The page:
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January 27, 2006

Digital Television and WiFi for the nation at $10 a month

So what happens to all that analog spectrum when, on February 17, 2009, the nation ends analog broadcasting and we all go digital?

Late in December 2005 some important developments unfolded in Washington and more important, in my view, some huge opportunities were left unresolved. When we go digital in 2009 the 210 television markets in the United States will move from one part of the spectrum to another and the vacating of the analog spectrum presents a major opportunity.

Well, TV channels 52-69 are going to be auctioned off to wireless broadband providers. Inside of seconds, the hundreds of millions of dollars from the auction will disappear with no net value as they gets enveloped by the national debt.

What about channels 2-51? In many markets dozens of these channels will remain unassigned after the digital television transition. These are known as "whitespaces". As we are finding out, these vacant TV channels are perfect for WiFi (or other unlicensed wireless services). Given their pervasive footprint, using this spectrum for the public good to enable a national footprint for Wi-Fi services could well catapult the U.S. from somewhere around the 20th most connected broadband country to near the top.

In a bold move in 1952 the Ford Foundation made a grant for $1.3m and an additional $3m in 1954 and established the National Education Network (University of the Air, as it was dubbed back then). NET, with support from Ford and others became PBS in 1970 and the public interest has been well served over these past 50+ years. It is time, again, for out of the box thinking. We need a National Public Wi-Fi Service (NPWFS)for America.

For as little as 35 cents a day, $2.50 a week or $10 a month as NPR/PBS campaign listeners/viewers know well, we could deliver high speed Internet access to every American household. Back in 2004, the FCC under then Chairman Powell initiated a rulemaking to open up these whitespaces to support wireless broadband devices, subject to strict rules around interference.

As is often the case, the public interest has been largely neglected and the prospects for a national broadband strategy submerged under self-interested industrial and bureaucratic resistors to change. More than 60% of the United States does not have broadband services either because it is not available or unaffordable. The social benefit, a modern rural electrification project for the 21st century, a real chance to close the urban digital divide, to catalyze economic growth through entrepreneurs and re-invent the platform for education delivery for the 21st century. Seems like a no brainer using dormant spectrum.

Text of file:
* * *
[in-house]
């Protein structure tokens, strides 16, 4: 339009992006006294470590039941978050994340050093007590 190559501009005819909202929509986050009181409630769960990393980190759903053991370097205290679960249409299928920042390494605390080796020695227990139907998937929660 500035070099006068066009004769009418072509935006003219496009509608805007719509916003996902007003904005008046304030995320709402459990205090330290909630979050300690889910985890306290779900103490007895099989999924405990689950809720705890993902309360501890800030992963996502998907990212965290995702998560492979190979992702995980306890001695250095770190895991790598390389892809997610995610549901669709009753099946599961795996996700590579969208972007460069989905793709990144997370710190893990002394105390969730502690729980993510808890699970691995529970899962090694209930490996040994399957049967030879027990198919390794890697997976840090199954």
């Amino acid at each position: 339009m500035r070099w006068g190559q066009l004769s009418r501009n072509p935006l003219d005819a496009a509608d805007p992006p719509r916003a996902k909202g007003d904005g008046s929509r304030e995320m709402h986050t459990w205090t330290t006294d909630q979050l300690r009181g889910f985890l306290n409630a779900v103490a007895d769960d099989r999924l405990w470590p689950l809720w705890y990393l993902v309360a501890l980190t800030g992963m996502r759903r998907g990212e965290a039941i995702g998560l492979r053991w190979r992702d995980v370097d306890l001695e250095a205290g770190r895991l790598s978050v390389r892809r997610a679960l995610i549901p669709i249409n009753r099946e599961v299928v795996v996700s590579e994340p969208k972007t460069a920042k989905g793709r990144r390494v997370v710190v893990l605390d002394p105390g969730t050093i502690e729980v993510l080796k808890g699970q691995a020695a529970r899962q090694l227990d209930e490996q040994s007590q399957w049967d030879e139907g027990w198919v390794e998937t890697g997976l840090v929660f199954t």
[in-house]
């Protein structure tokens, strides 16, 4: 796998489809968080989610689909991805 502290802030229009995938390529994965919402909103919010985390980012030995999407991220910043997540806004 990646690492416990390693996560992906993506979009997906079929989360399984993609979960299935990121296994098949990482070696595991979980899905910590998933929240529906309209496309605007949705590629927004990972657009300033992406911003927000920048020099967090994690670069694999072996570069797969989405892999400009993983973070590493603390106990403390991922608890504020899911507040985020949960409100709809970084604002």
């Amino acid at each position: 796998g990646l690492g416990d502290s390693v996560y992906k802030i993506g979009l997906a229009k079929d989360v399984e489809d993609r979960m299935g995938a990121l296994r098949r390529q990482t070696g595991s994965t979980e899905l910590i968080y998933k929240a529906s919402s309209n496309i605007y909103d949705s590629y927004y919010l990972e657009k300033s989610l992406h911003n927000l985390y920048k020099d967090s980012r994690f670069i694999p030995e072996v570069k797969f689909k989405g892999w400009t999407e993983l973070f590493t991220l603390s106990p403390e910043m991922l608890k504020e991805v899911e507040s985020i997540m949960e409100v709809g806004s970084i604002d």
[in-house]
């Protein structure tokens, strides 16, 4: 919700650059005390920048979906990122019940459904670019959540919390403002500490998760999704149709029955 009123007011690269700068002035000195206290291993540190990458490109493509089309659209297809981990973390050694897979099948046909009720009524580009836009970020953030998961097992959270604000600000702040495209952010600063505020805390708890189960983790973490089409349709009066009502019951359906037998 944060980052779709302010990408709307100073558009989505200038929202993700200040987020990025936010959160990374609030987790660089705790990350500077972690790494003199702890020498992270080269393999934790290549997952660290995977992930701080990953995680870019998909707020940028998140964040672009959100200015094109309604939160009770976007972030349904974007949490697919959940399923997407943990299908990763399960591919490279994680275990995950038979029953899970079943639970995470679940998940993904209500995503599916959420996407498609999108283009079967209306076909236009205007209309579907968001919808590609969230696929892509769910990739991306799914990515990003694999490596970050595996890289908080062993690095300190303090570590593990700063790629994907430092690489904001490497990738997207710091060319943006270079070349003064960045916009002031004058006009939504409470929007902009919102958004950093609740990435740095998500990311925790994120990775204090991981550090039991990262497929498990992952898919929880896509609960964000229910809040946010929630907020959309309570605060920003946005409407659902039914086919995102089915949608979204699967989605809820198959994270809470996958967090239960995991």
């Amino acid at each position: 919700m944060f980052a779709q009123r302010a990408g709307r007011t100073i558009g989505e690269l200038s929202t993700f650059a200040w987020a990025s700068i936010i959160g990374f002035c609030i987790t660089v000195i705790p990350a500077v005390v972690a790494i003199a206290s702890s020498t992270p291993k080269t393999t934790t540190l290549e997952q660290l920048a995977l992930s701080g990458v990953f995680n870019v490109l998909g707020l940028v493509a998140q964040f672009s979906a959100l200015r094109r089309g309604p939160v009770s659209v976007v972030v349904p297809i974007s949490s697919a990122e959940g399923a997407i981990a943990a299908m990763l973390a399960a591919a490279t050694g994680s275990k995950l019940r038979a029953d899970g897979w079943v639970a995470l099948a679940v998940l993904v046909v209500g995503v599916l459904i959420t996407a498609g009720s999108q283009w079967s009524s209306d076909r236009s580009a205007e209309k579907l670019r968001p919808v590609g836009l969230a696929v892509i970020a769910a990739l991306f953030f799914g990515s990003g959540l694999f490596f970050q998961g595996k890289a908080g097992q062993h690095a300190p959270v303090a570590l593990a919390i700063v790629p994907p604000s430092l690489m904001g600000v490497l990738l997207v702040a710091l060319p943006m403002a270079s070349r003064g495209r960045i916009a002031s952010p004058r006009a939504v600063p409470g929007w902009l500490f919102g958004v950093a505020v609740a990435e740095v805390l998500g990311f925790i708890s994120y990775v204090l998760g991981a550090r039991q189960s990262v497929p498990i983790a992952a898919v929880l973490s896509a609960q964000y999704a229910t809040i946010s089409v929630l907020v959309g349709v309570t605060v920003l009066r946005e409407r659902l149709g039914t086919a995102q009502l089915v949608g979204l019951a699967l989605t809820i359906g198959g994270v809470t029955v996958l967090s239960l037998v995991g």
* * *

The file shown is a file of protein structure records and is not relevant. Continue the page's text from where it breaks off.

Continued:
Perhaps it is time for a Ford Foundation or group of foundations to seize the moment and challenge the national policy making community by providing a meaningful match grant. While we await for enlightened thinking and policy making in our nation's capital, the future of our nation's education and global competitiveness continue to hang in the balance.


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January 19, 2006

OneCleveland: Finalist in World-Wide Intelligent Commnuities Award

NEWS RELEASE
For Immediate Release


Intelligent Community Forum Announces Annual List of Top Seven Intelligent Communities for 2006

New York/Honolulu (January 17, 2006) ­

At the Pacific Telecommunications Council conference in Honolulu, the Intelligent Community Forum announced its annual list of the world's Top Seven Intelligent Communities of the year. The list recognizes achievement by communities large and small in deploying broadband, building a knowledge-based workforce, bridging the digital divide, encouraging innovation and effective economic development marketing. For ICF, a nonprofit think-tank that researches the impact of broadband and IT on economic growth at the local level, the Top Seven provide best-practice models from which communities around the world can learn. This year's Top Seven were selected from a list of 21 finalists, called "The Smart21." One of the seven will be selected as the Intelligent Community of the Year on June 9 at Polytechnic University in New York City, the site of the 2006 ICF annual conference, "Building the Broadband Economy."

The Top Seven of 2006

The Top Seven Intelligent Communities of 2006, in alphabetical order, are:


Cleveland, Ohio, United States
Gangnam District, Seoul, South Korea
Ichikawa, Japan
Manchester, United Kingdom
Taipei, Taiwan
Tianjin, China
Waterloo, Ontario, Canada

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